In the present study, I aimed to investigate the differences in brain regions volume between those who accepted COVID-19 vaccination and those are hesitant about being vaccinated. Our findings demonstrated that COVID-19 vaccine acceptance is associated with higher pars orbitalis, precentral, caudal anterior and isthmus cingulate (Figure 1). However, there was no difference in cognitive status measured by MMSE.
Currently, vaccine hesitancy has become a crucial issue around the world while there is a need for a high percentage of immunization to partially control the COVID-19 spreading. Refusing the getting vaccinated is more worrying, especially in older adults which have higher rates of mortality and experience more severe disease course due to COVID-19 similar to other infections as well (9). Previous studies linked the higher cognitive ability to more health-protective behavior
as well as COVID-19 vaccination (11-13). However, there is less known about the neurobiology basis of this behavior. Various explanations can be suggested for the relation between vaccine intention and cognition for example individuals with higher cognitive performance are better at obtaining, processing, and responding to health advice (25). Although, during this pandemic, there is a huge number of false health advice across social media and news outlets which was never seen before. However, people had to weigh up, synthesize, acquire, and deploy this wide range of preventive information to reduce their risk of infection which is vary according to their level of cognitive performance (26). Also, the various level of cognitive function can be linked to the different brain structural measures importantly in the regions that are responsible for cognitive process (17). Based on our findings, the difference in frontal and cingulate regions may be responsible for the intention to vaccination and more generally in health-protective behavior.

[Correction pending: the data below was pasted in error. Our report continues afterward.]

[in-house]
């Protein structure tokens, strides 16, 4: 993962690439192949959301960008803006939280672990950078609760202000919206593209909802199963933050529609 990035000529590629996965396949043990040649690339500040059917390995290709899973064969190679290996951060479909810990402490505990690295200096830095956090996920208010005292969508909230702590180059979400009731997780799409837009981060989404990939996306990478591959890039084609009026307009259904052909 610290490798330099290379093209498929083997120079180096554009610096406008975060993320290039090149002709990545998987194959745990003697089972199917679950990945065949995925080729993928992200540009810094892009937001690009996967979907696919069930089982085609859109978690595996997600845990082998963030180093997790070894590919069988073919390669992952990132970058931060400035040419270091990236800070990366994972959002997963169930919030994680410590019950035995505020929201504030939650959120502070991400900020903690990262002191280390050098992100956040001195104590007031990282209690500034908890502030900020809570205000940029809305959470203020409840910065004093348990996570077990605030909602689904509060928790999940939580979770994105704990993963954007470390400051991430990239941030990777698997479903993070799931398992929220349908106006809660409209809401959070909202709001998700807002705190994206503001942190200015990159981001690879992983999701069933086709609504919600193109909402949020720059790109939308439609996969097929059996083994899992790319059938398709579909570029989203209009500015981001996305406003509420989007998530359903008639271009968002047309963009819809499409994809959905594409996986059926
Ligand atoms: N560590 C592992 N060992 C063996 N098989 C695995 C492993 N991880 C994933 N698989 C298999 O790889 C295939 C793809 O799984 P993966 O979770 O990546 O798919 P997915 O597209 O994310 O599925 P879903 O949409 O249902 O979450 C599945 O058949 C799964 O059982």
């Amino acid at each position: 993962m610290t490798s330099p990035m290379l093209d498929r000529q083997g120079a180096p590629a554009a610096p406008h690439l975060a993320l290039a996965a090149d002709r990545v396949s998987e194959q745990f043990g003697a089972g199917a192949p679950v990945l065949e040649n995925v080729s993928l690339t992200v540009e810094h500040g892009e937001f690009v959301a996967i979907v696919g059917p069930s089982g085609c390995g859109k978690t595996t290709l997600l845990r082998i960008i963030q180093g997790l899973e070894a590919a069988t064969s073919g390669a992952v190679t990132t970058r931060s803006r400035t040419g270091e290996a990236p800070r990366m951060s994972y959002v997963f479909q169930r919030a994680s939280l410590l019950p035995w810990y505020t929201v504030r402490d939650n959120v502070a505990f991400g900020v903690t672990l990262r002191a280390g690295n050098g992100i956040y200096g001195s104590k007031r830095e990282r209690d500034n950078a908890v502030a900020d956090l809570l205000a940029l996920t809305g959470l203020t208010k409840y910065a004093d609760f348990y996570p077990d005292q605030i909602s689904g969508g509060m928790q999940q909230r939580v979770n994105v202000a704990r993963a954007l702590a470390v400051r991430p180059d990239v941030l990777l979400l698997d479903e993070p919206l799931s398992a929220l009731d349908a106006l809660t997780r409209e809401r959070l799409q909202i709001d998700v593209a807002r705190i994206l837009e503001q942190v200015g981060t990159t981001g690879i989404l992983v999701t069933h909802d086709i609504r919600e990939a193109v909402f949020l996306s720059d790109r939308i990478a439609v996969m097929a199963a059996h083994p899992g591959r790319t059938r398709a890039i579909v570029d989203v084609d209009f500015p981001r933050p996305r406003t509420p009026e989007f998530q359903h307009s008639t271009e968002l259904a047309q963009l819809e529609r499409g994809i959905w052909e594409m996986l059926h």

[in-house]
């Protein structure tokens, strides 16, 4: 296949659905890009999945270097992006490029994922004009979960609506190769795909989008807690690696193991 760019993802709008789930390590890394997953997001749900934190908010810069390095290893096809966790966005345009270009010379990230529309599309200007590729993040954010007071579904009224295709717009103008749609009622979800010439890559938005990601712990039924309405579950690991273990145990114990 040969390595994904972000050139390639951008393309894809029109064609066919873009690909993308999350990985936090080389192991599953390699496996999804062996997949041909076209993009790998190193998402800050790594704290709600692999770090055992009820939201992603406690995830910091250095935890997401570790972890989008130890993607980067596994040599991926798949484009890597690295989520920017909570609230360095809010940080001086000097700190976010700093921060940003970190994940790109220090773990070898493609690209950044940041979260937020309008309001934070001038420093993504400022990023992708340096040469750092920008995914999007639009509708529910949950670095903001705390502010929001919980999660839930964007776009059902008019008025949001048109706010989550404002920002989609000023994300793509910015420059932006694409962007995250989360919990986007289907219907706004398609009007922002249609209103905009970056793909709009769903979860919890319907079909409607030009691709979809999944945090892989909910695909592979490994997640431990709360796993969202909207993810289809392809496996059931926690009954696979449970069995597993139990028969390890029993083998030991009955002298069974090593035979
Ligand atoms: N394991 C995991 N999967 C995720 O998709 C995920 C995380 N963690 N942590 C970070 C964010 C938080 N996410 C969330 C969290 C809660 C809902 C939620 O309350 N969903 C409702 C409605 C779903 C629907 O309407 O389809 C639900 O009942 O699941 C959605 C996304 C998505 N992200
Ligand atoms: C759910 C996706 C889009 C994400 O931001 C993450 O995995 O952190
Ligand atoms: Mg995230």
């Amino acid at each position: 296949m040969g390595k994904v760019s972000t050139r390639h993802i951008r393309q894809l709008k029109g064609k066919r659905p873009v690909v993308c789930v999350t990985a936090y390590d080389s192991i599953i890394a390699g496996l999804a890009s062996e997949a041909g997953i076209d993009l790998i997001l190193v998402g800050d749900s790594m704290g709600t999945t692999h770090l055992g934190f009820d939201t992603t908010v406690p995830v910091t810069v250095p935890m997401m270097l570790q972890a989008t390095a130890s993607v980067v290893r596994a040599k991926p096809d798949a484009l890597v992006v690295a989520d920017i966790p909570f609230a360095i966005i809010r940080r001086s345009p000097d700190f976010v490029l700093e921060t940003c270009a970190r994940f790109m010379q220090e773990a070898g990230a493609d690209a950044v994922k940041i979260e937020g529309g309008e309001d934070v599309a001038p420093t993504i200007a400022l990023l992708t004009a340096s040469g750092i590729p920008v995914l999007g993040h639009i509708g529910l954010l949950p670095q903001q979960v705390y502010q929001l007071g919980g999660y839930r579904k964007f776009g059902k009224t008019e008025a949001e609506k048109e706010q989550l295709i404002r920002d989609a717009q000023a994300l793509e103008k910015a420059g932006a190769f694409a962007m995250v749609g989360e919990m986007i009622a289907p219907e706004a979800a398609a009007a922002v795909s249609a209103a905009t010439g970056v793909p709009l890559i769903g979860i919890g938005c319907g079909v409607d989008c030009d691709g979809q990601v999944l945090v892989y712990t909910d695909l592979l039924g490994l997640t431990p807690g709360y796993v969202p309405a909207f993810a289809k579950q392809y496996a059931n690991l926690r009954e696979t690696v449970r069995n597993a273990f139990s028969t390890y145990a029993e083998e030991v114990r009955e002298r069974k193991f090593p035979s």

It is well-known that the cingulate cortex processes cognitive, emotional, and social information (27). The cingulate is part of the limbic system which is divided into anterior and posterior parts. The anterior cingulate receives inputs from the amygdala and orbitofrontal cortex while the posterior cingulate receives from the parietal cortex and hippocampus (28). Based on previous studies different functions are described for cingulate and it is difficult to define an exact role for this area. However, several functions were reported for the cingulate including attention, anticipation, learning, motivation, working memory, reward assessments, and morality (27). Also, impairment in cingulate regions is commonly reported in Alzheimer's disease, autism, depression, and schizophrenia (29).
Also, our findings showed that those who are hesitant about COVID-19 vaccination have smaller pars orbitalis which is also known as the orbitofrontal cortex and is part of the inferior frontal gyrus. Based on previous studies, the orbitofrontal cortex is involved mainly in decision making, for example, choosing to do exercise or hang out with a friend
(30). It was found that people with damaged orbitofrontal cortex often make poor life choices and also sometimes observed that they are impulsive and unable to socially navigate the world (31).
While we found brain structural differences between VA and VH subjects, there was no difference in cognitive status. A reason for this finding can be that the vaccine-hesitant people may have only a slightly lower cognitive function in one cognitive domain. Therefore, the cognitive status should be measured by more precise and sub-domain tests to find significant differences. However, Batty et al. study demonstrated that those with lower cognitive scores were more likely to be vaccine-hesitant (11).